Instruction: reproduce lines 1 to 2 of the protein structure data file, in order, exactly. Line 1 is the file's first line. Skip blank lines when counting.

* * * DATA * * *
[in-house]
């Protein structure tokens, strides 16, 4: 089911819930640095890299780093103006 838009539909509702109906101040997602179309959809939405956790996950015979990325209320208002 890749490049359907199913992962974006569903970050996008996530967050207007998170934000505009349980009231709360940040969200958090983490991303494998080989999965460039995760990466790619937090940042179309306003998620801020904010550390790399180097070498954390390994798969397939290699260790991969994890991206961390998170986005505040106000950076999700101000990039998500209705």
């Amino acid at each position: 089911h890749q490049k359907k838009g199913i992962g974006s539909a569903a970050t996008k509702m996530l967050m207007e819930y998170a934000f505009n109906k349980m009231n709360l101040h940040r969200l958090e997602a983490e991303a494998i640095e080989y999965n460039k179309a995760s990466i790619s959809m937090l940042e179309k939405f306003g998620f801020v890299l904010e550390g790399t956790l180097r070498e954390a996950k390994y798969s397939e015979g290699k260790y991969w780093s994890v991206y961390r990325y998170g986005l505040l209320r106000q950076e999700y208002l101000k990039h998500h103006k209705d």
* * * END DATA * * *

[in-house]
């Protein structure tokens, strides 16, 4: 089911819930640095890299780093103006 838009539909509702109906101040997602179309959809939405956790996950015979990325209320208002 890749490049359907199913992962974006569903970050996008996530967050207007998170934000505009349980009231709360940040969200958090983490991303494998080989999965460039995760990466790619937090940042179309306003998620801020904010550390790399180097070498954390390994798969397939290699260790991969994890991206961390998170986005505040106000950076999700101000990039998500209705």